Saints Alexander, John and Paul, Patriarchs of Constantinople, lived at different times, but each of them happened to clash with the activities of heretics who sought to distort the teachings of the Church. Saint Alexander (325-340) was a vicar bishop during the time of Saint Metrophanes (June 4), the first Patriarch of Constantinople.
Because of the patriarch’s extreme age, Alexander substituted for him at the First Ecumenical Synod at Nicea (325). Upon his death, Saint Metrophanes left instructions in his will to elect his vicar to the throne of Constantinople. During these times His Holiness Patriarch Alexander had to contend with the Arians and with pagans. Once, in a dispute with a pagan philosopher the saint said to him, “In the Name of our Lord Jesus Christ I command you to be quiet!” and the pagan suddenly became mute. When he gestured with signs to acknowledge his errors and affirm the correctness of the Christian teaching, then his speech returned to him and he believed in Christ together with many other pagan philosophers. The faithful rejoiced at this, glorifying God Who had given such power to His saint.
The heretic Arius was punished through the prayer of Saint Alexander. Arius had apparantly agreed to enter into communion with the Orthodox. When the Emperor asked him if he believed as the Fathers of Nicea taught, he placed his hand upon his breast (where he had cunningly concealed beneath his clothes a document with his own false creed written upon it) and said, “This is what I believe!” Saint Constantine (May 21), unaware of the deceitful wickedness of Arius, set a day for receiving him into the Church. All night long Saint Alexander prayed, imploring the Lord not to permit this heretic to be received into communion with the Church.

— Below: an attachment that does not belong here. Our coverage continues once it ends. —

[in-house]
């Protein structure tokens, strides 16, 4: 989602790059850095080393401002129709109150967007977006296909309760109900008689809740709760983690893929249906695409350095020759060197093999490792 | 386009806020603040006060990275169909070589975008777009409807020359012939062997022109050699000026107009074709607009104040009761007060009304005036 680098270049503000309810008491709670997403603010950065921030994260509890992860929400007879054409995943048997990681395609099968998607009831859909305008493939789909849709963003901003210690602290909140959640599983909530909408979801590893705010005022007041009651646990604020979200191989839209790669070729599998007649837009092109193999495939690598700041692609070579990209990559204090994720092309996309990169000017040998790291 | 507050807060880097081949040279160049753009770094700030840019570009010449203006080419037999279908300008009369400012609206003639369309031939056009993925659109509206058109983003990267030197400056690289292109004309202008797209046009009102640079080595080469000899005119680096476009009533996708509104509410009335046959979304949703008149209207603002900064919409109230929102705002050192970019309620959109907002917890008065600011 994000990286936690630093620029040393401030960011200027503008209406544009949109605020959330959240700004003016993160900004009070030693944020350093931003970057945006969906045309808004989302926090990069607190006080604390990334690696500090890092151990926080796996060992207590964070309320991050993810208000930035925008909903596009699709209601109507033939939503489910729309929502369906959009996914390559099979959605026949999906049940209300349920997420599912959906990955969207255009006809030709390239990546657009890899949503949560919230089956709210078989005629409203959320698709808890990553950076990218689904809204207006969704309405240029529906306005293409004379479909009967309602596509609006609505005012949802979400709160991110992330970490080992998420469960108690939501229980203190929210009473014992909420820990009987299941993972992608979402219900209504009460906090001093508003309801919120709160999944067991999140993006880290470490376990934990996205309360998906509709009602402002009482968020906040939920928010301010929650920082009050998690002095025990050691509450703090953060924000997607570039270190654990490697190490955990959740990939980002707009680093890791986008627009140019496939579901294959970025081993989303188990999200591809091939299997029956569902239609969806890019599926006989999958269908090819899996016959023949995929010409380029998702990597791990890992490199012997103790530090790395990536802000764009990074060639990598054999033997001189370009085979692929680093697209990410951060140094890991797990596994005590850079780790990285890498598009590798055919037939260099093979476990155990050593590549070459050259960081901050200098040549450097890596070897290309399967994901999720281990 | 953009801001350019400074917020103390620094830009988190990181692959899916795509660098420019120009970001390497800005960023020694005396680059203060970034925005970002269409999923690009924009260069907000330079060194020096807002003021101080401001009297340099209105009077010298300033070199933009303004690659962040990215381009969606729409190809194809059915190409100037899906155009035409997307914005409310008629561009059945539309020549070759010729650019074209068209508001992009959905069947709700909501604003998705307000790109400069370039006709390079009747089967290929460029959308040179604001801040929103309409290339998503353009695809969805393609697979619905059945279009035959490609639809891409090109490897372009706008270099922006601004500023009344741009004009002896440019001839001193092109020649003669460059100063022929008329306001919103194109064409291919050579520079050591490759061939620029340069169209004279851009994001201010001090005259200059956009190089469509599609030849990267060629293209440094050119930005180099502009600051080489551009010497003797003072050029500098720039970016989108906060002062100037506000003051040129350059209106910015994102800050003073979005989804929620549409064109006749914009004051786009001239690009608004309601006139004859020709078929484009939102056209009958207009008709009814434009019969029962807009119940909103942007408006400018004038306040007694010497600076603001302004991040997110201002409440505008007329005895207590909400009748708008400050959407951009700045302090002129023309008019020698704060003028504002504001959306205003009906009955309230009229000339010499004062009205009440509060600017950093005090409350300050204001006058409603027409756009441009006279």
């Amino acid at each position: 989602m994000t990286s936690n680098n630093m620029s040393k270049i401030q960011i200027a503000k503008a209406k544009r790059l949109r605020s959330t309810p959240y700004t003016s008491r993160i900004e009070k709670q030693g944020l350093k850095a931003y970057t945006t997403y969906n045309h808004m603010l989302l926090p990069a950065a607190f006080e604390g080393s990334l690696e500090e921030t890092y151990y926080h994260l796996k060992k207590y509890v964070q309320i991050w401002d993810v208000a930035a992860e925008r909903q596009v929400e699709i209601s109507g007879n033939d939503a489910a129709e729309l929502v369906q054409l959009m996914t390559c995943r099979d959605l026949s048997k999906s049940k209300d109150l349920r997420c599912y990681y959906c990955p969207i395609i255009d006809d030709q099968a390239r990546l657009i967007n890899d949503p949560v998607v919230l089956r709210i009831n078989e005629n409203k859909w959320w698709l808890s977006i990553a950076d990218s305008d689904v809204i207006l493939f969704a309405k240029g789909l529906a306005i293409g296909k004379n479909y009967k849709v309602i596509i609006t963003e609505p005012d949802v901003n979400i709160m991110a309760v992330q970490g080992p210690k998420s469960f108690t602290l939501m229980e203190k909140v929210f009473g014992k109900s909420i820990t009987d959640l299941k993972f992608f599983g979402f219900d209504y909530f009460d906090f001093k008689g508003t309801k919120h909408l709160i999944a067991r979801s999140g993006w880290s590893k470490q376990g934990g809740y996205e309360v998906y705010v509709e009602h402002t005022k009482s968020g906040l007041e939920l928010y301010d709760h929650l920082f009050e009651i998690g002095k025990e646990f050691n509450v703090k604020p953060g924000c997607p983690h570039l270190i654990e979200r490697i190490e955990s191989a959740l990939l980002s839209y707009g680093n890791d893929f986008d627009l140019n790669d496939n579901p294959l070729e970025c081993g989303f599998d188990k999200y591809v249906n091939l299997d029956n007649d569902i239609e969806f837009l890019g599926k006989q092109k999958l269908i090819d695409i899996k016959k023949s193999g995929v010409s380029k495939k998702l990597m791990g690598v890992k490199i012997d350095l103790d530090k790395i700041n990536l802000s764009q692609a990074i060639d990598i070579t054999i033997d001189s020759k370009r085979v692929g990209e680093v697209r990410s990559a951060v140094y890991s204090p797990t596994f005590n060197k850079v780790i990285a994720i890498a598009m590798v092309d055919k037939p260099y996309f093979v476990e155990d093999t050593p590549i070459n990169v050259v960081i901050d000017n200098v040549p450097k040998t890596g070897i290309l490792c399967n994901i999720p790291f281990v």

In the morning, Arius set out triumphantly for the church, surrounded by imperial counselors and soldiers, but divine judgment overtook him. Stopping to take care of a physical necessity, his bowels burst forth and he perished in his own blood and filth, as did Judas (Acts 1:18).
His Holiness Patriarch Alexander, having toiled much, died in the year 340 at the age of 98. Saint Gregory the Theologian (January 25) mentioned him afterwards in an encomium to the people of Constantinople.
The Service to Saint Alexander was printed in Venice in 1771. According to some ancient manuscripts, Saint Alexander ought to be commemorated on June 2. Today he is remembered together with the holy Patriarchs John the Faster (September 2) and Paul the New (eighth century).